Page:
Sleepwalking

We all know the meaning of sleepwalking: the development of movement activity during your sleep. To us, it might sound like a story from one of those cartoons where the protagonist, dressed in long pyjamas and a sleeping cap, walks around the whole house with his arms extended forward while he sleeps. This image, of course, is incorrect: a sleepwalker need not walk. He can stand up or sit down; nor is he wandering around with his eyes shut: he might seem startled or somewhat lost (quite similar to what we look like, in fact, when we are tired but we can't lay down because we are in class or at work).

Experts reckon that up to 15% of children between the age of 5 and 12 years old might experience instances of sleepwalking, most often after they have suffered some sort of illness, a fever, lack of sleep or what they are under stress. This occasional sleepwalking is not harmful, and usually subsides with time, although it can be relatively uncomfortable.

Ultimately, the cause of this disease is unknown, although it is suspected that it might be linked to an alteration of the nervous system due to the immaturity of the children (therefore stress or lack of sleep would become crucial factors). Given that there is no known immediate cure to the phenomenon, most doctors recommend a treatment called "programmed awakening", which consists in the interruption of the sleep cycle. Should the child require this treatment, the doctor will be the one designing the routine. Fortunately, medication is not usually required.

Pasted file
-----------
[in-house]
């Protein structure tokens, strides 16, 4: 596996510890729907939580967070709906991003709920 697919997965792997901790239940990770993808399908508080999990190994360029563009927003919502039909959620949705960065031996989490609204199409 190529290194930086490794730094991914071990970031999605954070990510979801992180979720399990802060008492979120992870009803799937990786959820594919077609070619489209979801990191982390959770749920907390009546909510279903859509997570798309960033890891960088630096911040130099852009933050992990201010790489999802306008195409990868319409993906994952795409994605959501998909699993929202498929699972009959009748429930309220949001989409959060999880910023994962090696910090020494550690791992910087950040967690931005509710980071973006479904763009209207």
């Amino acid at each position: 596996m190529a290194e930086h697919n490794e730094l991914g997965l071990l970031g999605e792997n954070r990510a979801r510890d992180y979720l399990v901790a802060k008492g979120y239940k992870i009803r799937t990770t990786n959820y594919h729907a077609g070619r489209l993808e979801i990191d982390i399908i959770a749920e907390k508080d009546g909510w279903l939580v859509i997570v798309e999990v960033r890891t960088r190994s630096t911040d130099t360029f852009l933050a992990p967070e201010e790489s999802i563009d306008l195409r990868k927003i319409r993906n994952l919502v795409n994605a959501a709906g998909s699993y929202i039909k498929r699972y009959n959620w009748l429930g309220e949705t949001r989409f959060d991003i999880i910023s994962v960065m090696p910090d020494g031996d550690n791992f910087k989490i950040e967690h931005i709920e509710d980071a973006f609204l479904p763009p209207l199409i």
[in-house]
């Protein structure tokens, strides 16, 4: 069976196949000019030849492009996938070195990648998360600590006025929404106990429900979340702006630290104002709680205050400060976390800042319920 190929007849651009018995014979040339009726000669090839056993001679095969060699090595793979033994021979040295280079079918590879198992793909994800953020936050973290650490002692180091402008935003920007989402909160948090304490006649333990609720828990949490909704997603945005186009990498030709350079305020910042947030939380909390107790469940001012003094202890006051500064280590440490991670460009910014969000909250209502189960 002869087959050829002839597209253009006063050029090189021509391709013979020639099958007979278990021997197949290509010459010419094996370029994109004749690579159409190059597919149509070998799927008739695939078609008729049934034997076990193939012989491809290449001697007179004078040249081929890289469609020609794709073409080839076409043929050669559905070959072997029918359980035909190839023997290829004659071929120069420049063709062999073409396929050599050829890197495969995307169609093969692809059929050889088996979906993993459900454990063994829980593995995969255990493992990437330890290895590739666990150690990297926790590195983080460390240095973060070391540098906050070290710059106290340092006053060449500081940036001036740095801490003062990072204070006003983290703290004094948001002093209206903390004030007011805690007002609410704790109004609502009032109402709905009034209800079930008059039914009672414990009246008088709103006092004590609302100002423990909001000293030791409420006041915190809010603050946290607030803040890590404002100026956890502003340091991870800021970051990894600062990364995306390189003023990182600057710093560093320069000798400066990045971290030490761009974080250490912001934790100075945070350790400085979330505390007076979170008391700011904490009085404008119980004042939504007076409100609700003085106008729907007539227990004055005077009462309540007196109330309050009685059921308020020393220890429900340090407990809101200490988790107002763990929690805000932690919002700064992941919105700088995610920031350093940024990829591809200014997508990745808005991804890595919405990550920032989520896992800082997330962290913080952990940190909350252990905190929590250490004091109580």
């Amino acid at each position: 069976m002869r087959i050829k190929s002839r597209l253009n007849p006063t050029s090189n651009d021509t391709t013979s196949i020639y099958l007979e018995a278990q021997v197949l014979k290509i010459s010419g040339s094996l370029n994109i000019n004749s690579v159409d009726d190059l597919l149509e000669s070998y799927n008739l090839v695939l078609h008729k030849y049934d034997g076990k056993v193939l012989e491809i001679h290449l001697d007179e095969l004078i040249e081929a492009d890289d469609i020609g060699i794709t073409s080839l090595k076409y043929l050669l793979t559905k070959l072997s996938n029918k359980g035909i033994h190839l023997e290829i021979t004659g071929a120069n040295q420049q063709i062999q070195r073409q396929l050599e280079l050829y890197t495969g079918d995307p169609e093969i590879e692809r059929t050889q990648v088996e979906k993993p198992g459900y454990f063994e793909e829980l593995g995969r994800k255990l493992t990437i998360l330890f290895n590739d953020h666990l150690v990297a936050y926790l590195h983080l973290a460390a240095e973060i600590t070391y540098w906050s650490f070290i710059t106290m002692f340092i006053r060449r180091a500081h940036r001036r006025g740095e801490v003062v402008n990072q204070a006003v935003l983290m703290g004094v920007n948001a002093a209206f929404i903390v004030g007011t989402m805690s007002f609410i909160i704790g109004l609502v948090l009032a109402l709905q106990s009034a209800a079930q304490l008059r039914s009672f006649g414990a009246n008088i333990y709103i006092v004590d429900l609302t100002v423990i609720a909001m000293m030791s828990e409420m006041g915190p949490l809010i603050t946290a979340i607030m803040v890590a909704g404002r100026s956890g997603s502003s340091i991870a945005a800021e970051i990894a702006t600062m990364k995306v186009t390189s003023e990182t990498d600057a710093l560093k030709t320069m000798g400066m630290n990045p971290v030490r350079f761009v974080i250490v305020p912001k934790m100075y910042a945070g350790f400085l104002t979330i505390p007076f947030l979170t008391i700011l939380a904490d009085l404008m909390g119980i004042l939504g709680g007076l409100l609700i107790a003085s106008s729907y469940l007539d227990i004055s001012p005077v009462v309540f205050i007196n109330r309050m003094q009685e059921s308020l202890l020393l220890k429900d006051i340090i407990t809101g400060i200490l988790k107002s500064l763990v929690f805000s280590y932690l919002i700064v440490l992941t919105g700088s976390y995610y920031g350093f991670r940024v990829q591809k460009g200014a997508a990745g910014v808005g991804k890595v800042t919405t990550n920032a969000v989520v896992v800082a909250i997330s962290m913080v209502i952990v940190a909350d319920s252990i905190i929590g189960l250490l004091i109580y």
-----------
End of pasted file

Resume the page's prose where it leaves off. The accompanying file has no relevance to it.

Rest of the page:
In less intensive cases, parents can help by making it easier or more comfortable for the child to fall asleep. It is fundamental to condition an area suitable for rest with relaxing music and soft light, or to make certain that the child's bedroom is in an area sheltered from the noise coming from the road or from adjoining rooms.

Clearing rooms and hallways is also helpful. We mustn't forget that a great number of the injuries suffered by sleepwalkers comes from knocks and bangs with scattered items, as well as sudden awakenings that come from this sort of accidents. Therefore it is often said that sleepwalkers should never be forced into waking: it is always best to patiently guide them back to their beds.

A few simple steps, together with the help of a specialist can, as you see, make it easier for both parents and children to cope with this condition.


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